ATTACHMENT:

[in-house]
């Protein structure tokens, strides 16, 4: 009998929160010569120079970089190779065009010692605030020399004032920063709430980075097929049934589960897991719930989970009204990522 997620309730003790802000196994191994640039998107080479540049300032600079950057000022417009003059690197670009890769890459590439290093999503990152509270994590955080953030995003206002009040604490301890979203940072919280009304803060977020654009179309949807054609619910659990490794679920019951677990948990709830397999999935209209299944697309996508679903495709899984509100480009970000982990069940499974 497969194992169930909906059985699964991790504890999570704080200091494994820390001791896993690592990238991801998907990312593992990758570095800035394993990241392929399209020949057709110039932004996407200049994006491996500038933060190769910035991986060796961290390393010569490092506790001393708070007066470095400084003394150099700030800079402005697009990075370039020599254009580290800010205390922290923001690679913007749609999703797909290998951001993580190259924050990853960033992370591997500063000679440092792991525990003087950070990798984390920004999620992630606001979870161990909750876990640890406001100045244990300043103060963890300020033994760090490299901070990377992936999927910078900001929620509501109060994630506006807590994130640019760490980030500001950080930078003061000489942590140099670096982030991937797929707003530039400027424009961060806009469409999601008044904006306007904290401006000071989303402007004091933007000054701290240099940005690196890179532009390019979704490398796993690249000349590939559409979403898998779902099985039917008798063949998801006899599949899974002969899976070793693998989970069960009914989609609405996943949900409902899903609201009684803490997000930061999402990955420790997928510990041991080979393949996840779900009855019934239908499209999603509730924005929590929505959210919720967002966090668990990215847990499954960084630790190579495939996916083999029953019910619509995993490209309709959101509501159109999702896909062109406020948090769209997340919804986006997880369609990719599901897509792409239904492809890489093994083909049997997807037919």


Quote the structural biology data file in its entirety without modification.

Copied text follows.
[in-house]
């Protein structure tokens, strides 16, 4: 009998929160010569120079970089190779065009010692605030020399004032920063709430980075097929049934589960897991719930989970009204990522 997620309730003790802000196994191994640039998107080479540049300032600079950057000022417009003059690197670009890769890459590439290093999503990152509270994590955080953030995003206002009040604490301890979203940072919280009304803060977020654009179309949807054609619910659990490794679920019951677990948990709830397999999935209209299944697309996508679903495709899984509100480009970000982990069940499974 497969194992169930909906059985699964991790504890999570704080200091494994820390001791896993690592990238991801998907990312593992990758570095800035394993990241392929399209020949057709110039932004996407200049994006491996500038933060190769910035991986060796961290390393010569490092506790001393708070007066470095400084003394150099700030800079402005697009990075370039020599254009580290800010205390922290923001690679913007749609999703797909290998951001993580190259924050990853960033992370591997500063000679440092792991525990003087950070990798984390920004999620992630606001979870161990909750876990640890406001100045244990300043103060963890300020033994760090490299901070990377992936999927910078900001929620509501109060994630506006807590994130640019760490980030500001950080930078003061000489942590140099670096982030991937797929707003530039400027424009961060806009469409999601008044904006306007904290401006000071989303402007004091933007000054701290240099940005690196890179532009390019979704490398796993690249000349590939559409979403898998779902099985039917008798063949998801006899599949899974002969899976070793693998989970069960009914989609609405996943949900409902899903609201009684803490997000930061999402990955420790997928510990041991080979393949996840779900009855019934239908499209999603509730924005929590929505959210919720967002966090668990990215847990499954960084630790190579495939996916083999029953019910619509995993490209309709959101509501159109999702896909062109406020948090769209997340919804986006997880369609990719599901897509792409239904492809890489093994083909049997997807037919």